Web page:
Email Address:
Password:

Lost your password?

This is the legacy website; please use the new website.

Unmanned Aerial Vehicles: An Australian Perspective

Most readers would be aware that UAVs (unmanned aerial vehicles) are used extensively for surveillance and for bombing missions in Afghanistan and Pakistan. But did you know that UAVs are being made in Australia? Not only that but they are being sold around the world for a range of applications. The manufacturer is Silvertone, a company with decades of experience and run by Bob Young.

By Bob Young

Silvertone’s latest UAV is the 4-metre wingspan Flamingo, shown above in a hangar at Bankstown airport with a slightly larger cousin. The Flamingo is a lightweight, modular unit designed to operate in the under-20kg class of UAVs, thereby avoiding the complications and costs of larger UAVs which are subject to more stringent Civil Aviation regulations.

The modular construction makes the Flamingo extremely versatile, allowing a variety of mission configurations as well as making it easy to transport. Broken down into its separate components, the Flamingo will easily fit into a family sedan.

While it is a relatively small UAV, it can carry payloads double the weight of its air-frame. It uses a small motor, rated up to 3.5HP driving a 16-inch (diam) x 8-inch (pitch) wooden propeller, giving it a maximum speed of 78 knots (144km/h) and maximum ceiling of 15000 feet (4500m).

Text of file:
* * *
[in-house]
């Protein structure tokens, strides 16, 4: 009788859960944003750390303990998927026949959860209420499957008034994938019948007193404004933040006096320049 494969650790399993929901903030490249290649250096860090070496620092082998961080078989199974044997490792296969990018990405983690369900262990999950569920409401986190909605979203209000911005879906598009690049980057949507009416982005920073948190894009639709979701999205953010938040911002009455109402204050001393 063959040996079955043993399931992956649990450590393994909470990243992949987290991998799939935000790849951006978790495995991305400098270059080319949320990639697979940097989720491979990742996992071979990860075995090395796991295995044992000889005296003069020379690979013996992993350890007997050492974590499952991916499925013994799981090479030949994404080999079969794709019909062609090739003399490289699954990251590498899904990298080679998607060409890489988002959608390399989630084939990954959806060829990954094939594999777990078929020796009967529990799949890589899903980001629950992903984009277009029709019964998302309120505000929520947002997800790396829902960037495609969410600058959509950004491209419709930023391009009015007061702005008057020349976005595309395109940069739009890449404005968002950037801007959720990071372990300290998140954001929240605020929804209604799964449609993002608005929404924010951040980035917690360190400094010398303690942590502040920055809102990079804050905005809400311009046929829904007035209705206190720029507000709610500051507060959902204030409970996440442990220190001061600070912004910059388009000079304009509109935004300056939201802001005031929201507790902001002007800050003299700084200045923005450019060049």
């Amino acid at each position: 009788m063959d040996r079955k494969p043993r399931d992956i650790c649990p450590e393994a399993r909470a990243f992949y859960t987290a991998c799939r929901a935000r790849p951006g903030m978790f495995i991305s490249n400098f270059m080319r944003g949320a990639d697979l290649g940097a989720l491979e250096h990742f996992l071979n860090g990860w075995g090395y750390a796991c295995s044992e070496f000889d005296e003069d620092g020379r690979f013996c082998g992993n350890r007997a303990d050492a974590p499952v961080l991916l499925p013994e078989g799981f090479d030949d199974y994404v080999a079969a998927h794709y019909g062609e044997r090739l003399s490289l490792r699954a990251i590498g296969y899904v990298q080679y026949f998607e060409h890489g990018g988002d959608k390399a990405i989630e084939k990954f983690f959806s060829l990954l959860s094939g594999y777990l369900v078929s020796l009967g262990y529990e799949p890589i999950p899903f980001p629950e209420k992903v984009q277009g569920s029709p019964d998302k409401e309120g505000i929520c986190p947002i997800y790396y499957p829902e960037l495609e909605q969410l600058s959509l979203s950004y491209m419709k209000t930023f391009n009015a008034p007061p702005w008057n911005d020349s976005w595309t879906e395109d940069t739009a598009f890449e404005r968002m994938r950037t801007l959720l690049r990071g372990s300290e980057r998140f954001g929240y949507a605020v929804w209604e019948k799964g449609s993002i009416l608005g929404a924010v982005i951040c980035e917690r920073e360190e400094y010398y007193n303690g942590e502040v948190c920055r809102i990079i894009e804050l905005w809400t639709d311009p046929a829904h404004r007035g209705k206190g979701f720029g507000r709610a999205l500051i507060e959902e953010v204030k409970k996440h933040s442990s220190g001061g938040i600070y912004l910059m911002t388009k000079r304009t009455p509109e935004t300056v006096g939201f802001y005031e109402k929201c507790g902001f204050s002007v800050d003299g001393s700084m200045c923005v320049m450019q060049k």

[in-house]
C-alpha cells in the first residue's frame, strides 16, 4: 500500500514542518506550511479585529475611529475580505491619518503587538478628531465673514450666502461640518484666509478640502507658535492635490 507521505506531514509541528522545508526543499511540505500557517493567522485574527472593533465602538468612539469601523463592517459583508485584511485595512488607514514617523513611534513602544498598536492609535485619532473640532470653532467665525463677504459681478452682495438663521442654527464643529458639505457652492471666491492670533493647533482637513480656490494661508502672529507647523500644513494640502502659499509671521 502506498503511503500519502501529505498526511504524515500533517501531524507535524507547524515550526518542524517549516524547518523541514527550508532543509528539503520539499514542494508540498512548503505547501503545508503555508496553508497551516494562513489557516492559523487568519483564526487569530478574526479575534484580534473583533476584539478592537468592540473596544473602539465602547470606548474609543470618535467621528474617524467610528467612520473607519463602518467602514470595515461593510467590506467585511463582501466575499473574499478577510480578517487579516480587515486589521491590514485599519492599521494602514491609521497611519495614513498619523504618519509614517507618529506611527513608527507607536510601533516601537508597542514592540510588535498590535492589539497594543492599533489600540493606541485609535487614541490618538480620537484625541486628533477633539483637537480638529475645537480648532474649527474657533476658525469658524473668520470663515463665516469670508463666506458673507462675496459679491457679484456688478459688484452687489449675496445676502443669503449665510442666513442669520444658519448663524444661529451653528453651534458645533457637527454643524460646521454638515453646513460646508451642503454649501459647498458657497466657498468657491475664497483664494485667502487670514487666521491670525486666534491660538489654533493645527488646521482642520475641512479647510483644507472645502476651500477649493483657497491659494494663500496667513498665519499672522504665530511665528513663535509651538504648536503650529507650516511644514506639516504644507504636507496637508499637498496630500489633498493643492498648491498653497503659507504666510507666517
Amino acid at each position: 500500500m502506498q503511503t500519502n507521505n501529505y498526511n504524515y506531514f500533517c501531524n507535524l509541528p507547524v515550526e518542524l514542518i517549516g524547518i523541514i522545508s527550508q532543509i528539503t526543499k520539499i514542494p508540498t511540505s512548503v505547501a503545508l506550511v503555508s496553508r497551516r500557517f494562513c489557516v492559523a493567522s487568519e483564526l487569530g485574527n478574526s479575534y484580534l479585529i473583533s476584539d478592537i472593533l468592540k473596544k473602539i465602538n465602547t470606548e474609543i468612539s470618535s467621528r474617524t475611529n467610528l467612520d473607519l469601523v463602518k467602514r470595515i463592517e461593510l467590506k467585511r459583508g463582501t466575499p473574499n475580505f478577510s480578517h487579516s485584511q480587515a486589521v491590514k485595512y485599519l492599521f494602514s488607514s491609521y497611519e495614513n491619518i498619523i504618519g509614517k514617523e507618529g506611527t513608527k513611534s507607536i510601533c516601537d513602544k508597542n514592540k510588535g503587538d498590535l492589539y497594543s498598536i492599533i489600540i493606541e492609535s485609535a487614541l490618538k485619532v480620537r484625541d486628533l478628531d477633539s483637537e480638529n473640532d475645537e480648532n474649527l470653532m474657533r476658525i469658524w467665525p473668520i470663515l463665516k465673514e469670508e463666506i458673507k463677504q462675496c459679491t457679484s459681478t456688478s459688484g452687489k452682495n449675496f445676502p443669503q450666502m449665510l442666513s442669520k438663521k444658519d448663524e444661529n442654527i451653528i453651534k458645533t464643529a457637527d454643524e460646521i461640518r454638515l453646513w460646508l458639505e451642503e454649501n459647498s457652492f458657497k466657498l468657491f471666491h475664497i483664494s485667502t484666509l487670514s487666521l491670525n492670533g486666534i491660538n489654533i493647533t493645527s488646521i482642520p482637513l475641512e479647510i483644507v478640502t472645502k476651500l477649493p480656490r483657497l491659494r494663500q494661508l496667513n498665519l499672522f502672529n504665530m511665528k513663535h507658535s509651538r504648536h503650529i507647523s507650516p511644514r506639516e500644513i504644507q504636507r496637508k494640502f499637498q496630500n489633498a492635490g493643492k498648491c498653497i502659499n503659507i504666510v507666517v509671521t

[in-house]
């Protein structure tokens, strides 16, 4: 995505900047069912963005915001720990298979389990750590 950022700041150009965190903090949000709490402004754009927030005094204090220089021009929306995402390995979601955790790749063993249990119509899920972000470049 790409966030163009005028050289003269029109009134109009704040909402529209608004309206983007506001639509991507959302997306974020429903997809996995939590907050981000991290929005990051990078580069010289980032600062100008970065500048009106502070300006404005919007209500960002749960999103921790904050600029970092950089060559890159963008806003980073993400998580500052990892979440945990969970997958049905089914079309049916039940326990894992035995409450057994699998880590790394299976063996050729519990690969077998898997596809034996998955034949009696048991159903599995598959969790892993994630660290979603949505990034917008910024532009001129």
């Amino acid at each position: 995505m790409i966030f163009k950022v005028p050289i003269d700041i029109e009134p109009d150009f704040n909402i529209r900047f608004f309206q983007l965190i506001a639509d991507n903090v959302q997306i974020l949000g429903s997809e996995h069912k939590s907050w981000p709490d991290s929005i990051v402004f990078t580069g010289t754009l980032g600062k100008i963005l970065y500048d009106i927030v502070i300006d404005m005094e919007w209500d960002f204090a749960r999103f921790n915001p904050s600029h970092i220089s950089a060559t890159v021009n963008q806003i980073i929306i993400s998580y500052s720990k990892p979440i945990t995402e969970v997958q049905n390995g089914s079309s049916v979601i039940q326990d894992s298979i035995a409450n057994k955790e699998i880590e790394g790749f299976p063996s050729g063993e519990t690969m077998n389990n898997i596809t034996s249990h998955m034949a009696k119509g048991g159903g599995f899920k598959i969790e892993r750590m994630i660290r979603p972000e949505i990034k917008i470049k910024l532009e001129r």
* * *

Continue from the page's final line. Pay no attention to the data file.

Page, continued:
Click for larger image
Silvertone Flamingo F-08 UAV kitted out for real work. Note the antenna arrays

The Flamingo is a pusher prop aircraft, as are many larger UAVs. Pusher aircraft have several advantages over tractor aircraft, particularly when used in surveillance aircraft. They give an unrestricted view forward for the camera as well as being more aerodynamically efficient. The efficient aerodynamic design gives vice-free flight characteristics combined with an excellent speed envelope, making the Flamingo an ideal UAV trainer.

The aircraft’s endurance is rated up to seven hours, depending on payload, throttle settings and altitude. And while 15000 feet is the ceiling, in practice this is set by the quality and range of the optics used in any surveillance video cameras. The most efficient altitude for flight is around 11000 feet which gives 25% of the fuel consumption achievable at sea level.

As well as its modular design, the Flamingo has a large payload area (in front of the propeller) which has a bolt-on pannier which may be replaced to allow the aircraft to be re-configured quickly for different missions. The pannier can be constructed to suit the customers’ requirements, with the payload mounted above, below or with the Pannier plate mounted vertically, on each side. Overall, the pannier has been optimised for surveillance equipment.

Maximum payload is 10kg while the all-up weight (AUW), which includes airframe, fuel and payload is 20kg.

Undercarriage

Because the Flamingo will be employed in a variety of situations, its undercarriage may be configured in three ways:

(1) Fixed undercarriage. This is ideal for local missions, pilot training and other tasks where landing and take off requires a fixed undercarriage.

Share this Article: 

Privacy Policy  |  Advertise  |  Contact Us

Copyright © 1996-2018 Silicon Chip Publications Pty Ltd All Rights Reserved